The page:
Bonjours Bubbles Puts the Fizz Back in Grower Champagne
It was early December in the Aube region of Champagne and the weather forecast was registering a bleak zero degrees Celsius. The sound of silence was quickly interrupted by a familiar clinking of champagne flutes, one I would get to know well after three days of thorough immersion into the young grower’s culture. In the same pandemic-ridden circumstances back home, I cannot fathom having a flute of French crème de la crème in hand to cheer my spirits. Most grand marques are too expensive for my “shallow pockets” and the emergence of grower champagnes in the market is still underappreciated.
Here to change the game is Bonjour Bubbles—Singapore’s first online boutique that specialises in sourcing directly from cult growers. Launched in November last year, the company boasts a well-manicured selection of grower champagnes handpicked personally for their extremely high quality. And each cuvée reflects the true temperament of its makers: fervent, ambitious and bounded by camaraderie.
This begs the question: What is grower champagne? It is champagne crafted by grape growers and their families. Think of it as the farm-to-table movement in the Champagne world with a rising trend of domaines making and marketing champagnes under their own labels with grapes sourced and processed on their own plots. Often, growers practise holistic viticulture and are less prone to employing a high dosage (of sugar) to mask imperfections. Instead, the focus is shifted to producing better fruit and showcasing the various terroirs in their portfolio using more tangible methods. The result is a more emotive drop that has just as much flavour as it is earnest and introspective.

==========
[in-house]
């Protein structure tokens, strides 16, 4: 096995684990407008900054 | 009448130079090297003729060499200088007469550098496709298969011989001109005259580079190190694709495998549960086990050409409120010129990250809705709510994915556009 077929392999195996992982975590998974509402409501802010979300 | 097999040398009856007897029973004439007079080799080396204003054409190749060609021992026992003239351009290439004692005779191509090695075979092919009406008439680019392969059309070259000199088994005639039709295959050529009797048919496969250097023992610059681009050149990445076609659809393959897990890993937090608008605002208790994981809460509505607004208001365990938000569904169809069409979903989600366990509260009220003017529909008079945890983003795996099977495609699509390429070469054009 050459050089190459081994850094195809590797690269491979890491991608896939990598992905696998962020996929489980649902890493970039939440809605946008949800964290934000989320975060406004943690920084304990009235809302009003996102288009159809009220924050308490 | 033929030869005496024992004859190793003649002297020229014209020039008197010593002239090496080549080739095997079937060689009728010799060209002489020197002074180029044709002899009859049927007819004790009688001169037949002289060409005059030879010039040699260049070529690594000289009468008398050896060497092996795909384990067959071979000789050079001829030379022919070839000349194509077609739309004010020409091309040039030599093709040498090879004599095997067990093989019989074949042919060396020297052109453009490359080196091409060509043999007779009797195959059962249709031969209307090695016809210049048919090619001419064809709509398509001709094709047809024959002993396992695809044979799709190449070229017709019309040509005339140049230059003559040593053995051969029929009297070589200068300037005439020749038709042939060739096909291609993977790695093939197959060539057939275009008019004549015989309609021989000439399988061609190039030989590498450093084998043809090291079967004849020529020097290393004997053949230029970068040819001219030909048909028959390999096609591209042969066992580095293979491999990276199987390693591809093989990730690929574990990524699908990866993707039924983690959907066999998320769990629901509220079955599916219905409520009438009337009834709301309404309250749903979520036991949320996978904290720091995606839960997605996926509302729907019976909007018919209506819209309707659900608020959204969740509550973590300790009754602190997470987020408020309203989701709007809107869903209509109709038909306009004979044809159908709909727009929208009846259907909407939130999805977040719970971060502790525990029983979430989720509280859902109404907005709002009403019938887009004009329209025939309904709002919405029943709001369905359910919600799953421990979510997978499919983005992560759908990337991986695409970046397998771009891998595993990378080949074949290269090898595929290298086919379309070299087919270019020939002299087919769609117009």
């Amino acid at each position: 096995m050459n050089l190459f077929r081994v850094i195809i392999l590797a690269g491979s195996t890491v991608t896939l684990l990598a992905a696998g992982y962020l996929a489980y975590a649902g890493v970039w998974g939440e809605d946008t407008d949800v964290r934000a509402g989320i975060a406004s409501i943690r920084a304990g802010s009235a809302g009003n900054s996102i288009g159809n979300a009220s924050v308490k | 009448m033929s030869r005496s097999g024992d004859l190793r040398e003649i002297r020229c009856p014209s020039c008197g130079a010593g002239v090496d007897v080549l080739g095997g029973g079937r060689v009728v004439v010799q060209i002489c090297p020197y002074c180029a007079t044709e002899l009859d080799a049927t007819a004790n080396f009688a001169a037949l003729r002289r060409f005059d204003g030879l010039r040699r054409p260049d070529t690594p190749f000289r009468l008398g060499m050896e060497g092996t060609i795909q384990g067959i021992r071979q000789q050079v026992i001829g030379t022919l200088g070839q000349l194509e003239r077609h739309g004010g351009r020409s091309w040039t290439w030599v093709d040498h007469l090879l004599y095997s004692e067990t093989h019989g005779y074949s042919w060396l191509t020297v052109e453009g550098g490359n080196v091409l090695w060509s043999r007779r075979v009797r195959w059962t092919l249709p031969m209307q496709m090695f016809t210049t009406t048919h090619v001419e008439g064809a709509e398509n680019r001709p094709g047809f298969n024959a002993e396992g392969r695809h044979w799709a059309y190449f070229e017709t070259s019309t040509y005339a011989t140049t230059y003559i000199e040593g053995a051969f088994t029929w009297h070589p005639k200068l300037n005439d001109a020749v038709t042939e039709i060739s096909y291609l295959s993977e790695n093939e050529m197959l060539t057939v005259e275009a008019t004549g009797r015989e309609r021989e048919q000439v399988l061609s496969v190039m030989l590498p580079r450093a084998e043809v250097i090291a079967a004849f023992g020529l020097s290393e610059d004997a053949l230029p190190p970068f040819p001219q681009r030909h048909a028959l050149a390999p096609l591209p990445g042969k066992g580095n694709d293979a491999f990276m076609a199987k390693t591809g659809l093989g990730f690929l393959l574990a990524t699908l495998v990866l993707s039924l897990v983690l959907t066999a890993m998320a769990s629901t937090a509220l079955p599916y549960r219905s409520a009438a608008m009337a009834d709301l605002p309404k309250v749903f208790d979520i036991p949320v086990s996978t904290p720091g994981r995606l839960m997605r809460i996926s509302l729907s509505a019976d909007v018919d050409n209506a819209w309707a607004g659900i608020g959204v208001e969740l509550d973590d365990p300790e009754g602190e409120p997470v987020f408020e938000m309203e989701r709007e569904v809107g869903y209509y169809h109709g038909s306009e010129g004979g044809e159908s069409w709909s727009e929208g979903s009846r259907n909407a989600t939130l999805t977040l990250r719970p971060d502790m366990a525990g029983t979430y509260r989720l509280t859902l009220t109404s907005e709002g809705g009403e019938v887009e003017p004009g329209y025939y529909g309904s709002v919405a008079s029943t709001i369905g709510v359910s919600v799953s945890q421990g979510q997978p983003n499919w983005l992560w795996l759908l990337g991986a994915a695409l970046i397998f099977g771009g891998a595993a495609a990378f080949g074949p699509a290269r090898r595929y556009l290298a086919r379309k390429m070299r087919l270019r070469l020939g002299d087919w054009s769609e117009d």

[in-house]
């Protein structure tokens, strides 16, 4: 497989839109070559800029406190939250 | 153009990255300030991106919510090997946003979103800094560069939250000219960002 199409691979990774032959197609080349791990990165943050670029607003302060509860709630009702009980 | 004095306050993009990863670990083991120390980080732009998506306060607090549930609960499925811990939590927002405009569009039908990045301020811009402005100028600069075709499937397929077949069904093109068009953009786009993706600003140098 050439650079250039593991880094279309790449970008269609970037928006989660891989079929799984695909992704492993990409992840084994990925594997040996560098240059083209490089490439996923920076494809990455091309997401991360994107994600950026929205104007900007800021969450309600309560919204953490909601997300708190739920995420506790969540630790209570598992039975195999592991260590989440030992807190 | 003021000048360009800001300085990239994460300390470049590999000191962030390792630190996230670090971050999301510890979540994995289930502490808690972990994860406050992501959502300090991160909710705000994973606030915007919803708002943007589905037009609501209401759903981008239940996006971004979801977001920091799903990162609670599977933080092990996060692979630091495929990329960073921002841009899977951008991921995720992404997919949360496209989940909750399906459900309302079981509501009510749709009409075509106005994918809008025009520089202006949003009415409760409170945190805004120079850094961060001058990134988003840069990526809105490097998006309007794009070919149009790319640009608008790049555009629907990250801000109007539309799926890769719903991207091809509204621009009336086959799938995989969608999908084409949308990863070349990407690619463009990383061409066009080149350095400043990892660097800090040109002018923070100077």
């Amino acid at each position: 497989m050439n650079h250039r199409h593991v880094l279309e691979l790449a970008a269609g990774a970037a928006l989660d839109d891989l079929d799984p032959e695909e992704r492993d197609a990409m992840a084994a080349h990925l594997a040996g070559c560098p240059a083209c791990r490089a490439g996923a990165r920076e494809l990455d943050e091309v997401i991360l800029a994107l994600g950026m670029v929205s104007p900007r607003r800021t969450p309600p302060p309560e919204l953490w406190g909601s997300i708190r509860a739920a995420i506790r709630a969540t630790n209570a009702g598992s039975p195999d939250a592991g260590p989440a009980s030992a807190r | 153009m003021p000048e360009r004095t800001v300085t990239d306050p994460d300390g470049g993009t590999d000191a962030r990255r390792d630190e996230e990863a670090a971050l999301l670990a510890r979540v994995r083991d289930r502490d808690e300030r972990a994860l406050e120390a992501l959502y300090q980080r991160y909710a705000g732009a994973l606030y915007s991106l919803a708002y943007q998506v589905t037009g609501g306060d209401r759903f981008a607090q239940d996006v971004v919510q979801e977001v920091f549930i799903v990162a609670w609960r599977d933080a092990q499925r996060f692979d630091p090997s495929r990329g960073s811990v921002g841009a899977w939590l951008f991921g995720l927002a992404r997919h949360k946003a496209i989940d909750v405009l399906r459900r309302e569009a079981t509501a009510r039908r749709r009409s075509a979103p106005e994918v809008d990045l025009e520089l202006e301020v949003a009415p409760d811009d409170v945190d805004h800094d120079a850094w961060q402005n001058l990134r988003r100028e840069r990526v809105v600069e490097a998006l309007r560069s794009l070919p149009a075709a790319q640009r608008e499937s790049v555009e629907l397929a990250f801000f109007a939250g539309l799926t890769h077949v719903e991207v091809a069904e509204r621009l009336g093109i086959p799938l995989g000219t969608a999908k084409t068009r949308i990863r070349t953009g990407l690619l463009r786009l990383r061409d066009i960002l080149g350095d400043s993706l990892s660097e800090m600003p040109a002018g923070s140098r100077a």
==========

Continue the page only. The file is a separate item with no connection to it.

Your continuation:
Here, Pauline Tan, founder and curator of Bonjour Bubbles, shares with us how the idea came about, the passion and fervour of family-run vignerons and why you should be drinking grower champagne right now.
High Net Worth: How did your interest in champagne start?
Pauline Tan: I remember organising events when I was working in a private bank—that was my first foray into luxury wines and champagnes. That first taste of a Vintage Krug struck me as an amazing drink. A representative of the House was also present to explain the champagne-making process to the clients, and it was an eye-opener to learn all the intricacies. I have never looked back since.
Why are you particularly drawn to grower champagne?
As I started my journey drinking more wines and champagnes, I was often intrigued to find out more about the story behind the producer; these are the stories that would make me like a particular wine more than another. Their philosophy, way of life, vinification, farming techniques and even personal interests would often be reflected in the quality of work. Much like an artist who paints, a winemaker is very much the soul of the wines we drink—and that’s what really draws me to small producers who allow their personality to shine through their champagnes.